Vittorio De Sica’s Ladri di Biciclette (1948)

In Ladri di Biciclette, Vittorio De Sica uses the realistic style in his cast, scenery and themes to depict the real-life struggle of his characters. De Sica highlights the disparity of class, in the pizzeria scene, using visual cues. Unlike the more wealthy diners, Antonio and Bruno do not have a table cloth or cutlery at their table emphasising their lack of materialistic possessions and position in poverty. The waiter assumes that they would want half a cup of wine instead of a whole cup, further reinforcing the low class system they are defined and restricted by. By cutting between shots, Bruno is directly juxtaposed with another young boy who is clearly of a higher class. The camera moves from Bruno as central on the screen, to the other young boy as central on screen. This presents a direct comparison. However, it is their backgrounds that differ largely and identify them undeniably in opposing class systems. Bruno is situated at a blank wooden table  with little surrounding him. The other boy, however, is surrounded by food  and well dressed people. There are clear differences in clothing, food, social surrounding, possessions and general quality of life. This visual contrast shows, on a realistic level, how class disparity is evident in all areas of life; on a social, political and domestic level. De Sica uses the changing relationship between Antonio and his son to parallel the changes in Italy’s political structure at that time. The “disintegration of trust”2 between Antonio and Bruno parallels the breakdown of political structure. At the beginning of the film, paternal love is evident, but, as the film develops, Antonio takes his aggression and frustration out on his son. Visually, also, the two characters become more distanced on screen with wide street shots emphasising the space between them. Their inability to break out of the class system also emphasises Antonio’s desperation and struggle to survive. As his desperation deepens and his hope wanes, Antonio is forced further and further from civilization and resorts to violence and theft of his own. In this way the use of a bicycle, as opposed to another vehicle, is highly symbolic in representing the cyclic pattern of events.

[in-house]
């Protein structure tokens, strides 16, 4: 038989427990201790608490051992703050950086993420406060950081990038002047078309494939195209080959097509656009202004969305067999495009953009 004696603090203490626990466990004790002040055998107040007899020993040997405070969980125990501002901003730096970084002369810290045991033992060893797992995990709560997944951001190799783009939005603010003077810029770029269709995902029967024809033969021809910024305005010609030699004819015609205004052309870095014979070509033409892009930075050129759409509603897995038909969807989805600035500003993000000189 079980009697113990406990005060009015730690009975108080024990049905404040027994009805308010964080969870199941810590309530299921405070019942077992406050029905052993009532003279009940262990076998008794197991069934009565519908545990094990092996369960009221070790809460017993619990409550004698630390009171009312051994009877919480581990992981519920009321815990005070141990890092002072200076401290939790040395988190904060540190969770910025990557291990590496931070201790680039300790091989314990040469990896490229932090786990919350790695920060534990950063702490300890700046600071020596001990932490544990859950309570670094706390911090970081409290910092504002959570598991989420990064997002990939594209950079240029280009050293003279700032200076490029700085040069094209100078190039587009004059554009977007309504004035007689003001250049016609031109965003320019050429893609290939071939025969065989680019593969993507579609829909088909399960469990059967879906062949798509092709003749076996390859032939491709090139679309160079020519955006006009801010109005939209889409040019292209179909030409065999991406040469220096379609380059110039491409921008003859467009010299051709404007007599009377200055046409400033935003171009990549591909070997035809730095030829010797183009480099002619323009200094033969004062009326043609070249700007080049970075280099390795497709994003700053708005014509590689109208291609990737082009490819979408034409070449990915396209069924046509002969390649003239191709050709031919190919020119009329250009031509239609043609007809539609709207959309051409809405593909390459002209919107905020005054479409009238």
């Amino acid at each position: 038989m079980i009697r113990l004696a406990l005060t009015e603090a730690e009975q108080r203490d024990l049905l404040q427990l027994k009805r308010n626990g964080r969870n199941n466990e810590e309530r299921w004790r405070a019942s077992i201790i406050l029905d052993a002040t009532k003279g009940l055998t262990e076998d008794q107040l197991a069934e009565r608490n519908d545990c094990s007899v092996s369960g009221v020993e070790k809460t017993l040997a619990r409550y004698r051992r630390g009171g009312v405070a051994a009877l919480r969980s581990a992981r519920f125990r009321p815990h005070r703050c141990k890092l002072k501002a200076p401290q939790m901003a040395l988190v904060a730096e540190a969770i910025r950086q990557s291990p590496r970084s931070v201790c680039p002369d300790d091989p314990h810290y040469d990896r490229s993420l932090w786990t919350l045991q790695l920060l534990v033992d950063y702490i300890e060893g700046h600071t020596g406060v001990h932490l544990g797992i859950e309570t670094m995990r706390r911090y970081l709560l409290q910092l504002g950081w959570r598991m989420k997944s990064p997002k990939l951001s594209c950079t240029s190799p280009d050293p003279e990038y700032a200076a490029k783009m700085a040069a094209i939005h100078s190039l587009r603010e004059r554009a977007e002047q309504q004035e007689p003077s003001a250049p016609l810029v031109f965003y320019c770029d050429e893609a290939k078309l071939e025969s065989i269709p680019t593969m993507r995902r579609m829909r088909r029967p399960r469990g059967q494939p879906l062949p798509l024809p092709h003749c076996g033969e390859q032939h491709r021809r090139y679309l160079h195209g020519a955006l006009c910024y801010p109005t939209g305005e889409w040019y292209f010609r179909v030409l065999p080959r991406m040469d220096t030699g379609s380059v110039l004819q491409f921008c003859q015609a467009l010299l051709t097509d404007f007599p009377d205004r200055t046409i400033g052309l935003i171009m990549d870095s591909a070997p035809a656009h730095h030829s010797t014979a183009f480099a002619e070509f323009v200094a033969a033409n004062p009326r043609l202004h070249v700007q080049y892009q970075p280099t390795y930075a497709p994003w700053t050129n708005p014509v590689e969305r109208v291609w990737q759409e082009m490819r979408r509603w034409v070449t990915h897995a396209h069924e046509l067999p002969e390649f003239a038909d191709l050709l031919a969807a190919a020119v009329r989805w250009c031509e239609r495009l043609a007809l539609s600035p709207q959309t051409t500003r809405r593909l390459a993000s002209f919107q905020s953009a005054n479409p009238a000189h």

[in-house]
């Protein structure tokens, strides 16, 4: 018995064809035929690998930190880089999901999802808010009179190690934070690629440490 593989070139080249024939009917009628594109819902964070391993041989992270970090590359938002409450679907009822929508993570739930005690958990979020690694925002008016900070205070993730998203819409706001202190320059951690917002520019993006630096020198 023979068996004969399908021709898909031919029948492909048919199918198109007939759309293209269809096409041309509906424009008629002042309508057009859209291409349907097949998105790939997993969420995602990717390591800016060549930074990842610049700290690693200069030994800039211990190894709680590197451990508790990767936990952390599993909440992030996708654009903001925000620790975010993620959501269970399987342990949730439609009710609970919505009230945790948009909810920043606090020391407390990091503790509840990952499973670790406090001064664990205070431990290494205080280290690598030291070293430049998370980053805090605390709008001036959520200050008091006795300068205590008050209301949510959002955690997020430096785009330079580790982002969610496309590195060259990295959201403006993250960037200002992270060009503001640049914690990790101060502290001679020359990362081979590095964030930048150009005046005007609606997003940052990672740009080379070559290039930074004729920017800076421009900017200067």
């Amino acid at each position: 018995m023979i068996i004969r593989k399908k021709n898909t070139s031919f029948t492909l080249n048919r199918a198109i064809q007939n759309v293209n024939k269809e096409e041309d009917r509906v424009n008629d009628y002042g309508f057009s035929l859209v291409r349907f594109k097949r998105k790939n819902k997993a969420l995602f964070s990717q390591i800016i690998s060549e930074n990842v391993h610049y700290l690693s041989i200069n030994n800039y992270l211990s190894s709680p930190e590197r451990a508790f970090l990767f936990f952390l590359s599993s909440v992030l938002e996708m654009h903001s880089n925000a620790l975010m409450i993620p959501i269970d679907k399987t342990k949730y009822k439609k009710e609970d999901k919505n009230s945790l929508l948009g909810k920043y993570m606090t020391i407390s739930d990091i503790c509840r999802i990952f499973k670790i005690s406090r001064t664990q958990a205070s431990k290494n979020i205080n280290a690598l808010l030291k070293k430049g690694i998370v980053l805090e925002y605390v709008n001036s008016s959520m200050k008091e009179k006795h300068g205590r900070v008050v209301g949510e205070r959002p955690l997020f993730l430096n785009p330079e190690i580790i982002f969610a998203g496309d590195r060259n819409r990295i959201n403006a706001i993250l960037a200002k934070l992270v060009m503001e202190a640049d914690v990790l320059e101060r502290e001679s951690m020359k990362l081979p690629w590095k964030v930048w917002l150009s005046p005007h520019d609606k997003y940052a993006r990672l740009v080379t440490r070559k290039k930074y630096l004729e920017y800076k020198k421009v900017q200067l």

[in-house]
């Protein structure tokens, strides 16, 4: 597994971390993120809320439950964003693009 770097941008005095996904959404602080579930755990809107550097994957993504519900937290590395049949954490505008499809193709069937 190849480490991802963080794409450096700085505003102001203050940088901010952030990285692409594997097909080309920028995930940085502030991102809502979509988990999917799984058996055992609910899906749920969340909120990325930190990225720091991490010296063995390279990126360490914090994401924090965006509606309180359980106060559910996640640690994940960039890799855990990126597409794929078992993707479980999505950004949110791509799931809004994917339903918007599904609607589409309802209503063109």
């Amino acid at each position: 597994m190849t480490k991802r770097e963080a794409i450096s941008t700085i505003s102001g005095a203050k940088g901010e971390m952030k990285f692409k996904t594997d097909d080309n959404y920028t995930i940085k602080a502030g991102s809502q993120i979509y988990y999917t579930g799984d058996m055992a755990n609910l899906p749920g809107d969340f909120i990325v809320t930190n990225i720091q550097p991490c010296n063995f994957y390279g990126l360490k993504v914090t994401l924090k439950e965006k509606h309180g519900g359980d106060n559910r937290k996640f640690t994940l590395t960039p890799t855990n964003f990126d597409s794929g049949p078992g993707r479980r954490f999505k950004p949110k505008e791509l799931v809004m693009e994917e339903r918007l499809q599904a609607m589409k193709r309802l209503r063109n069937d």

The representation of institutions, in Ladri di Biciclette, is significant in showing the changing social conditions and lack of stability and support in Italy at that time. Antonio turns to many different institutions – the church, the police etc. – in an attempt to find his bicycle, his attempts, however, are in vain. This merely emphasises further the failure of social institutions and reinforces disparity in the class system.  Godfrey Cheshire states that “neorealism served as a chastening, disillusioning rejection of Fascism and fantasy”3, however, Ladri di Biciclette serves as much more than that. It does signify the rejection of fascism and fantasy, but, through the eyes of its sufferers. As a result, the force of the films message is found in its realism – a message of desperation and, thus, essentiality for change and cultural renewal.

1 Ladri di biciclette. Dir. Vittorio De Sica. Ente Nazionale Industrie Cinematografiche, 1948

2 Kristin Thompson and David Bordwell, Film History an Introduction, (USA: McGraw-Hill Inc, 1994)

Postmodernity, Architecture, Jameson and Foster